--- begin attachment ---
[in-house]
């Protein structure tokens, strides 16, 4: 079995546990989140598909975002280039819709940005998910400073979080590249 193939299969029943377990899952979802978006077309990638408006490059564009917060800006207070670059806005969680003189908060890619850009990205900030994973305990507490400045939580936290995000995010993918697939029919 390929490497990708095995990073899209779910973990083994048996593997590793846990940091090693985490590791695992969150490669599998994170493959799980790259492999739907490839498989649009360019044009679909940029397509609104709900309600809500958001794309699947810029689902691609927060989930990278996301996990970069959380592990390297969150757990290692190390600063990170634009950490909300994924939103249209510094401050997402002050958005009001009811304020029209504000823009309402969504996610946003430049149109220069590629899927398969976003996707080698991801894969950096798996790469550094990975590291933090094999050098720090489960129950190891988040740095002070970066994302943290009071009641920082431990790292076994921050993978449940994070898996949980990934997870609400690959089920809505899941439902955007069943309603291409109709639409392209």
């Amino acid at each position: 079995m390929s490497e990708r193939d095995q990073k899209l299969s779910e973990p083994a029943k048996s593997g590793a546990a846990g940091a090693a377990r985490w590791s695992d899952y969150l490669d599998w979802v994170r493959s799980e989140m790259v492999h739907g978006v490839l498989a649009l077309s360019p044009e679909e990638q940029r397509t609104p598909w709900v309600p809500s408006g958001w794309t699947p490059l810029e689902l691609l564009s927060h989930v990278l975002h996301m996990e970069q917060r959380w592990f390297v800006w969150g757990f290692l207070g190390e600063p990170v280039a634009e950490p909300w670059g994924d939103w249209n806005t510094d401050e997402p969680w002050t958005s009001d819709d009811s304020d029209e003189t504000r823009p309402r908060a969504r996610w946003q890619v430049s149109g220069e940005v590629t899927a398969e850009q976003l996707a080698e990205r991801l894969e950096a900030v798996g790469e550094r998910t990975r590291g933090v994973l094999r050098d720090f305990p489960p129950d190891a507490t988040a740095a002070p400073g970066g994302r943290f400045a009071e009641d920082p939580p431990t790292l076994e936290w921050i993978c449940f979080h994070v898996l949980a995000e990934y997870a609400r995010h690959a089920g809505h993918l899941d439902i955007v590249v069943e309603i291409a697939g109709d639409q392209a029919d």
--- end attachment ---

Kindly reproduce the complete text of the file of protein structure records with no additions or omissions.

[in-house]
């Protein structure tokens, strides 16, 4: 079995546990989140598909975002280039819709940005998910400073979080590249 193939299969029943377990899952979802978006077309990638408006490059564009917060800006207070670059806005969680003189908060890619850009990205900030994973305990507490400045939580936290995000995010993918697939029919 390929490497990708095995990073899209779910973990083994048996593997590793846990940091090693985490590791695992969150490669599998994170493959799980790259492999739907490839498989649009360019044009679909940029397509609104709900309600809500958001794309699947810029689902691609927060989930990278996301996990970069959380592990390297969150757990290692190390600063990170634009950490909300994924939103249209510094401050997402002050958005009001009811304020029209504000823009309402969504996610946003430049149109220069590629899927398969976003996707080698991801894969950096798996790469550094990975590291933090094999050098720090489960129950190891988040740095002070970066994302943290009071009641920082431990790292076994921050993978449940994070898996949980990934997870609400690959089920809505899941439902955007069943309603291409109709639409392209």
């Amino acid at each position: 079995m390929s490497e990708r193939d095995q990073k899209l299969s779910e973990p083994a029943k048996s593997g590793a546990a846990g940091a090693a377990r985490w590791s695992d899952y969150l490669d599998w979802v994170r493959s799980e989140m790259v492999h739907g978006v490839l498989a649009l077309s360019p044009e679909e990638q940029r397509t609104p598909w709900v309600p809500s408006g958001w794309t699947p490059l810029e689902l691609l564009s927060h989930v990278l975002h996301m996990e970069q917060r959380w592990f390297v800006w969150g757990f290692l207070g190390e600063p990170v280039a634009e950490p909300w670059g994924d939103w249209n806005t510094d401050e997402p969680w002050t958005s009001d819709d009811s304020d029209e003189t504000r823009p309402r908060a969504r996610w946003q890619v430049s149109g220069e940005v590629t899927a398969e850009q976003l996707a080698e990205r991801l894969e950096a900030v798996g790469e550094r998910t990975r590291g933090v994973l094999r050098d720090f305990p489960p129950d190891a507490t988040a740095a002070p400073g970066g994302r943290f400045a009071e009641d920082p939580p431990t790292l076994e936290w921050i993978c449940f979080h994070v898996l949980a995000e990934y997870a609400r995010h690959a089920g809505h993918l899941d439902i955007v590249v069943e309603i291409a697939g109709d639409q392209a029919d």